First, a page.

It may often be challenging to know where to start looking for printer paper because there are so many options available. This article can assist you in making the various options more understandable so that your next printed work can thank you for a job well done.
Your choice of paper for printed materials is crucial since it has an impact on both the price and aesthetic appeal of the final product. When selecting the best printing paper for work, consideration should be given to the paper’s size, color, weight, brightness, and other factors. Not to mention that different types of printing paper, such as inkjet paper, laser paper, and copy paper are made for certain purposes.
Factors to Consider When Choosing The Right Printer Paper
If you’re considering printing using your own printer, a key factor to take into account is the size of your printer paper. Your printer can only support a limited range of paper sizes. It pays to be aware of your alternatives in order to set reasonable expectations as not all paper kinds are available in the same range of sizes. Regular printer paper comes in two sizes, 8.5′′ and 11′′. However, there are other printer paper sizes to take in mind.
Common printer paper sizes:
- 8.5 x 11 or letter size
- 8.5 x 14 or legal size
- 11 x 17 or ledger size
Brightness is the quantity of light that bounces off a piece of paper. That is why it is important to consider the printing that will be done on the printer paper when choosing the brightness.
On a scale from 0-100, with 100 seeming to be the brightest paper to the eye, brightness is a measurement of the reflectance of blue light wavelengths. The hue of white paper can range from cream to a faint blue, with the blue tint frequently appearing to be the whitest color overall. Prior to printing your document, it’s crucial to study a sample of the paper material when choosing a printer paper color.
The tone of your printer paper is described by shade. White tones will appear warmer or colder depending on the proportion of red and blue light they absorb. The balance of the shade may significantly affect how your prints turn out.
True white, a bright balanced neutral white tone, is the shade that most people think of when they picture white paper. The more blue-spectrum light a paper reflects, the more warm light tones it absorbs, giving the paper a blue-white color.
Weight does not relate to the weight of a ream of paper, but rather to the weight and thickness of each individual sheet of paper. GSM, or grams per square meter, is a typical unit of measurement for the actual weight of a sheet of paper. Your print will look different depending on the paper’s weight, as will the feel of the page.
When it comes to paper weight, the thicker the paper, the heavier the weight. Paper with a thicker stock feels more durable, is less likely to wrinkle, and expresses greater quality. The most typical paper weight is 20 pounds, however marketing campaigns typically employ paper with a weight of 20 pounds to 32 pounds.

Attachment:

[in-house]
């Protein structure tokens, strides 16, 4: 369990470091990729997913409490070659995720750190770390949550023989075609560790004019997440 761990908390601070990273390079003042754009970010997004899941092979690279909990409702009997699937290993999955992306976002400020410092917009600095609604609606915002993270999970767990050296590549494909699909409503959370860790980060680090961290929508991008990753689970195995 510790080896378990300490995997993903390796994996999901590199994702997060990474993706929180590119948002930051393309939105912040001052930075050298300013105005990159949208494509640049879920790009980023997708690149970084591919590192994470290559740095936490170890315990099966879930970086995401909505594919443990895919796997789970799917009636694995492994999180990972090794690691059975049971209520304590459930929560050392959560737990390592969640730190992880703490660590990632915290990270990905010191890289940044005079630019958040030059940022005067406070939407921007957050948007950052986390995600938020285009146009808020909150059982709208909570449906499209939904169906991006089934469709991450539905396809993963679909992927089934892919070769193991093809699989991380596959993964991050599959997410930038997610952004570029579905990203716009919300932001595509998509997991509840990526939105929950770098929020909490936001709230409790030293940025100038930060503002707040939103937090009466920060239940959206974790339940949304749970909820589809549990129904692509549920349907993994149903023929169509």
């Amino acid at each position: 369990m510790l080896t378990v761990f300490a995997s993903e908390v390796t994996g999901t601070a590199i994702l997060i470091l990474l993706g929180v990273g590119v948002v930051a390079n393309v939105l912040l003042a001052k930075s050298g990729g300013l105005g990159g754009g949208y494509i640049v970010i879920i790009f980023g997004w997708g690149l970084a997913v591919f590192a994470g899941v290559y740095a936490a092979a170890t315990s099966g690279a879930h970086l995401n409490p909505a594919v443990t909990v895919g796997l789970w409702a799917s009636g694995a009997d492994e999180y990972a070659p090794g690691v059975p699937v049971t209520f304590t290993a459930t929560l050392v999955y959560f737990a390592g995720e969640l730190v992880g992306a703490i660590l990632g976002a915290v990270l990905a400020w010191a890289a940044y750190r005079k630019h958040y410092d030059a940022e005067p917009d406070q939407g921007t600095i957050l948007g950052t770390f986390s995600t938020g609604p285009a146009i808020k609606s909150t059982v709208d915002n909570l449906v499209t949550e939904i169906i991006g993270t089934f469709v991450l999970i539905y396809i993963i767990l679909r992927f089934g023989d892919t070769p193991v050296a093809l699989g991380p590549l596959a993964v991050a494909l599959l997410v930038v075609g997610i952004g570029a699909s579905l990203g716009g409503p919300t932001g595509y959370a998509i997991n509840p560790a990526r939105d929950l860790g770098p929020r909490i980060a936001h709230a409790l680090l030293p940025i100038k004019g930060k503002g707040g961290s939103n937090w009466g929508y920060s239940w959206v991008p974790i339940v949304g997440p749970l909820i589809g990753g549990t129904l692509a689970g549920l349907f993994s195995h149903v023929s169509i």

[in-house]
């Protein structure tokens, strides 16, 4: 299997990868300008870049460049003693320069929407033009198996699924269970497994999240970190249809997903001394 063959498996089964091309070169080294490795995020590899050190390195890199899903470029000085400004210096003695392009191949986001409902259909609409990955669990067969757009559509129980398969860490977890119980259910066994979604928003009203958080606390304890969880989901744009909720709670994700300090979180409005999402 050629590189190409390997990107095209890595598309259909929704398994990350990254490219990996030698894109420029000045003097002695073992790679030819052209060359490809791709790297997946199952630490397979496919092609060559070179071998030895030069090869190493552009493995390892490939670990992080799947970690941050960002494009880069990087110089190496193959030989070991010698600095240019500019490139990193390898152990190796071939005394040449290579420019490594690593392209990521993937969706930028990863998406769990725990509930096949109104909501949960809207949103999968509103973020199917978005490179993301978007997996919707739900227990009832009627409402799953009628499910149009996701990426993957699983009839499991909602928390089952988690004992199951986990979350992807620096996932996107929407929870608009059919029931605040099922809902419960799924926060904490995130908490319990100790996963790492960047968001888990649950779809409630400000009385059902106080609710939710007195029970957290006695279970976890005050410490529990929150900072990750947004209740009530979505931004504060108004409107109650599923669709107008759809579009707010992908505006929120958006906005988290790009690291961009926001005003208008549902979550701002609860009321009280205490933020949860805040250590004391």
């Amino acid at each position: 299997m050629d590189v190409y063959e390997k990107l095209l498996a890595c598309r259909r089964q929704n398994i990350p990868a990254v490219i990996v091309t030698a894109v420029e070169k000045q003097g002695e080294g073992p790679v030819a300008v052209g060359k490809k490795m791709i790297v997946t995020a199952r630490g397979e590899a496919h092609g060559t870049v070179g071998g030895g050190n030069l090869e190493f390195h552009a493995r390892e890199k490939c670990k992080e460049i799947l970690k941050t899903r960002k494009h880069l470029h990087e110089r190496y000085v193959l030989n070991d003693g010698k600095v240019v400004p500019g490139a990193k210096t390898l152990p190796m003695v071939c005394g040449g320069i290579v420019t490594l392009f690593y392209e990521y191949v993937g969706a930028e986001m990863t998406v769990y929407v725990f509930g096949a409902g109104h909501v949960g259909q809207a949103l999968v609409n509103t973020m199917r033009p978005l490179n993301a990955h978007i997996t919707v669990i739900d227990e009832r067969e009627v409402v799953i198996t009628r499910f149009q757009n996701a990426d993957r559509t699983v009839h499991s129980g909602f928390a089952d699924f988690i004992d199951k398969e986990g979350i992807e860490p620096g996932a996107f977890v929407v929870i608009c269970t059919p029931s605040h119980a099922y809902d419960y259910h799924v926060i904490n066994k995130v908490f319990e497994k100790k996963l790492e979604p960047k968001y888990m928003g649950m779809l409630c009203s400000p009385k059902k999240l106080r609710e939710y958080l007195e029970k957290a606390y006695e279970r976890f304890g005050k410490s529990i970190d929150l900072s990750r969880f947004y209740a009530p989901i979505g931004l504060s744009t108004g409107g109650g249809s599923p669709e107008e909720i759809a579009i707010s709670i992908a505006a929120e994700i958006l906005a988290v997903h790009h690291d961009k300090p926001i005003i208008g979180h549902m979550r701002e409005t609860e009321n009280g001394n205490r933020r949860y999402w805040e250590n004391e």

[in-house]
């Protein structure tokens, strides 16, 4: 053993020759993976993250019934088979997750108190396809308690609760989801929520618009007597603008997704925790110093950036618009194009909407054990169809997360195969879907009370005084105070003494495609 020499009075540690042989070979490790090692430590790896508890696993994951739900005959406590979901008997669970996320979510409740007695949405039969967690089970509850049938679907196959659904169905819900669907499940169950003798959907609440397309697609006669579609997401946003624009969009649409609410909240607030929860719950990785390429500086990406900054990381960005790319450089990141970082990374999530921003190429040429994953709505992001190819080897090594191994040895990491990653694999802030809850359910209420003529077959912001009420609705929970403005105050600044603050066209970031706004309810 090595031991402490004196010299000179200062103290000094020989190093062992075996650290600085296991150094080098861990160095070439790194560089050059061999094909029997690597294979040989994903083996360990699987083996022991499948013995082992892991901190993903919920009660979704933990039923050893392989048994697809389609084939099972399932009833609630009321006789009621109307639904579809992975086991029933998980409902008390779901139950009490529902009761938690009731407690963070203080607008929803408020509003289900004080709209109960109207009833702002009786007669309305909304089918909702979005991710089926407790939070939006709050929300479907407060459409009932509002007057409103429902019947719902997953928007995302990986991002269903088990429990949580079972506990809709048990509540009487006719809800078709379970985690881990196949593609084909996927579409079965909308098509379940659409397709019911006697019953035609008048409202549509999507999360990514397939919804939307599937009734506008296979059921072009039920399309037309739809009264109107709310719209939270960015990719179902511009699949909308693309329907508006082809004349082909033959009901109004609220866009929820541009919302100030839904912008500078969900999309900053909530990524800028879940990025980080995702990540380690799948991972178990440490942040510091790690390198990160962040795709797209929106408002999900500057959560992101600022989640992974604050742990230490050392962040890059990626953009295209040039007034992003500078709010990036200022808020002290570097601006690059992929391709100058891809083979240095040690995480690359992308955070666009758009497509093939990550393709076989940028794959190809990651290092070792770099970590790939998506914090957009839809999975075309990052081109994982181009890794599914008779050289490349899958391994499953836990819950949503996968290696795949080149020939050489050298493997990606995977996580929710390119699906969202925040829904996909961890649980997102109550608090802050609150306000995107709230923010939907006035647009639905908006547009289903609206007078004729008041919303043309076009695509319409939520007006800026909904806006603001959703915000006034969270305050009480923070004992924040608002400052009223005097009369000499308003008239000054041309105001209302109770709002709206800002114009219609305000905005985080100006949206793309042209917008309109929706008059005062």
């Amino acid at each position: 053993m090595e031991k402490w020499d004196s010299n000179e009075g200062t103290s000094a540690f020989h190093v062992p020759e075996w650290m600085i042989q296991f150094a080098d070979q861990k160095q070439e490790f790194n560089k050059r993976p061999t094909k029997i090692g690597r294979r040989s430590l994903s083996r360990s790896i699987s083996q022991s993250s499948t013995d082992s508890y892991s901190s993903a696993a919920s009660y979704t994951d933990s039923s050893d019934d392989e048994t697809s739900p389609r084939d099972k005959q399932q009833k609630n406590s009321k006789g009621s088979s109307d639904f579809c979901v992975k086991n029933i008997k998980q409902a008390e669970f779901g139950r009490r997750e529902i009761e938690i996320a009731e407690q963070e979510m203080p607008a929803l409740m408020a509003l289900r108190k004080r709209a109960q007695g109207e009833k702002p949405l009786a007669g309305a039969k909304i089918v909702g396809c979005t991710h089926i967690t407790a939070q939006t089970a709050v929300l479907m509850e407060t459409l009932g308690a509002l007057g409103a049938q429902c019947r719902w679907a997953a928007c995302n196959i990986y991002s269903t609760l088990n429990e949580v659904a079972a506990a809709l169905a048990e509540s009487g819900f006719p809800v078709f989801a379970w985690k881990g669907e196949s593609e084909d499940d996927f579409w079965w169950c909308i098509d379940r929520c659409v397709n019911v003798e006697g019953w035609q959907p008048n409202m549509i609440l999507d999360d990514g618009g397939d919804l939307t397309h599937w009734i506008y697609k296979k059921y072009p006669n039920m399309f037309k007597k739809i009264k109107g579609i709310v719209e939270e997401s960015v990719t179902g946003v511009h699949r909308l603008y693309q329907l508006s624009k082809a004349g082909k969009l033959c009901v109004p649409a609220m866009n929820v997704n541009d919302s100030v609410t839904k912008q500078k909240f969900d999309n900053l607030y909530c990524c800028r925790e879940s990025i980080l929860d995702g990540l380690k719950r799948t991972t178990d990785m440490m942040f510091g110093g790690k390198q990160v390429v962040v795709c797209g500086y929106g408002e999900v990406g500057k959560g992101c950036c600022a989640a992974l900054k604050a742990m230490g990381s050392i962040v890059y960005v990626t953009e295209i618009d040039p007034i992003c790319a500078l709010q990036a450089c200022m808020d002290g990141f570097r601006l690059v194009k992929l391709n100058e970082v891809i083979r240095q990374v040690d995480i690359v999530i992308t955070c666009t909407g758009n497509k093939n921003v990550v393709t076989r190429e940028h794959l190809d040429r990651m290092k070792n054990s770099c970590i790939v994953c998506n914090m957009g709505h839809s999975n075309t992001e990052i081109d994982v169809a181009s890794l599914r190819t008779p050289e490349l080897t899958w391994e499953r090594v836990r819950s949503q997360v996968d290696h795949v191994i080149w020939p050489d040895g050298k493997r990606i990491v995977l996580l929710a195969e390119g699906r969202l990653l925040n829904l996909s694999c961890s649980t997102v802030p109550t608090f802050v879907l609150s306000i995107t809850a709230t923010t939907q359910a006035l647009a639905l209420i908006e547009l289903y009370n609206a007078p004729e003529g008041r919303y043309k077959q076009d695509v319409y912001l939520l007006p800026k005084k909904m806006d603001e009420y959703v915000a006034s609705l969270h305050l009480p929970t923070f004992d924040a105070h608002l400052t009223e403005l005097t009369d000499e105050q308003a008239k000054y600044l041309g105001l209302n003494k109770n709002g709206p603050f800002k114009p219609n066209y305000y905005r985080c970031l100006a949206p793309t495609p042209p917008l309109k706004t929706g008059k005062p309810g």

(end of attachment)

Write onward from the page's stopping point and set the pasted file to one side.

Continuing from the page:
Common paper weight:
- 16 to 20 lb paper – suggested for internal documents and copy paper
- 24 lb paper – recommended for letterhead and reports
- 32 to 26 lb paper – great for legal papers and high-quality projects
The smallest ink droplet that can be seen clearly on your paper is described by your point size, which works similarly to the print size of your printer. For instance, your business card has lettering that appears to be particularly crisp. That’s what we mean by better point size.
A highly reflecting coating is present on glossy materials. High gloss, soft gloss, and satin finishes are common types of glossy finishes that produce rich, brilliant colors and great contrast. In formal portraits, glossy coatings are usually applied. These coatings should be treated carefully since they might collect dust and display fingerprints.
Although not as much as high as gloss finishes, semi-gloss finishes do include some shine. Satin, pearl, and luster are common varieties and photographers particularly like the latter for its adaptability and strong D-max capabilities, which refers to the deepest black that can be measured after printing.
Hot-pressed fibers are used to create matte paper, which lacks a glossy finish. It may be found without a smooth and shiny finish and in a range of textures, including a thick, dimpled paper that makes your print look like a watercolor painting, obviously woven high cotton paper, and soft velvet. Black and white photographers like matte paper because it produces the richest, deepest dark tones.
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